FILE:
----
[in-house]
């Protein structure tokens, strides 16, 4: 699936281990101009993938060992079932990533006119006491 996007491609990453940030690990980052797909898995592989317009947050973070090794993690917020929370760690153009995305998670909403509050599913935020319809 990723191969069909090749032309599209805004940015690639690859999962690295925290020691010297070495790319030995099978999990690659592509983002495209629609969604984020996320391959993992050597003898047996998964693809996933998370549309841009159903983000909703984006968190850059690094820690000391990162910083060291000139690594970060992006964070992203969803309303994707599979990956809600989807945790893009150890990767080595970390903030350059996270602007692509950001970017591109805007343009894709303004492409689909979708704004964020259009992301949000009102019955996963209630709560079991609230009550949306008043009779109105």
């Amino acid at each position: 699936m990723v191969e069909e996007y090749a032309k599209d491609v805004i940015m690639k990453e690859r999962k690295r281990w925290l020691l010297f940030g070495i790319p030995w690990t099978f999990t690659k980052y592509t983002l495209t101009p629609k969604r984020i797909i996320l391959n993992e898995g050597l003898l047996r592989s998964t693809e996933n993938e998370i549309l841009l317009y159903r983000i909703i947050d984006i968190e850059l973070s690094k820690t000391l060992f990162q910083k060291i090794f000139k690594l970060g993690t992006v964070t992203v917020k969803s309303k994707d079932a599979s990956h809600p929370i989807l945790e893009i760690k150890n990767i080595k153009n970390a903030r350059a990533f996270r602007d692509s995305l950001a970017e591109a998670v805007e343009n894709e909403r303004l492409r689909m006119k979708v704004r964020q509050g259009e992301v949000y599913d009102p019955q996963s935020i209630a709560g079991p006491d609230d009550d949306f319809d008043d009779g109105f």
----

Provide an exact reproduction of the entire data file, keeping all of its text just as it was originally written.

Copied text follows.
[in-house]
């Protein structure tokens, strides 16, 4: 699936281990101009993938060992079932990533006119006491 996007491609990453940030690990980052797909898995592989317009947050973070090794993690917020929370760690153009995305998670909403509050599913935020319809 990723191969069909090749032309599209805004940015690639690859999962690295925290020691010297070495790319030995099978999990690659592509983002495209629609969604984020996320391959993992050597003898047996998964693809996933998370549309841009159903983000909703984006968190850059690094820690000391990162910083060291000139690594970060992006964070992203969803309303994707599979990956809600989807945790893009150890990767080595970390903030350059996270602007692509950001970017591109805007343009894709303004492409689909979708704004964020259009992301949000009102019955996963209630709560079991609230009550949306008043009779109105």
């Amino acid at each position: 699936m990723v191969e069909e996007y090749a032309k599209d491609v805004i940015m690639k990453e690859r999962k690295r281990w925290l020691l010297f940030g070495i790319p030995w690990t099978f999990t690659k980052y592509t983002l495209t101009p629609k969604r984020i797909i996320l391959n993992e898995g050597l003898l047996r592989s998964t693809e996933n993938e998370i549309l841009l317009y159903r983000i909703i947050d984006i968190e850059l973070s690094k820690t000391l060992f990162q910083k060291i090794f000139k690594l970060g993690t992006v964070t992203v917020k969803s309303k994707d079932a599979s990956h809600p929370i989807l945790e893009i760690k150890n990767i080595k153009n970390a903030r350059a990533f996270r602007d692509s995305l950001a970017e591109a998670v805007e343009n894709e909403r303004l492409r689909m006119k979708v704004r964020q509050g259009e992301v949000y599913d009102p019955q996963s935020i209630a709560g079991p006491d609230d009550d949306f319809d008043d009779g109105f």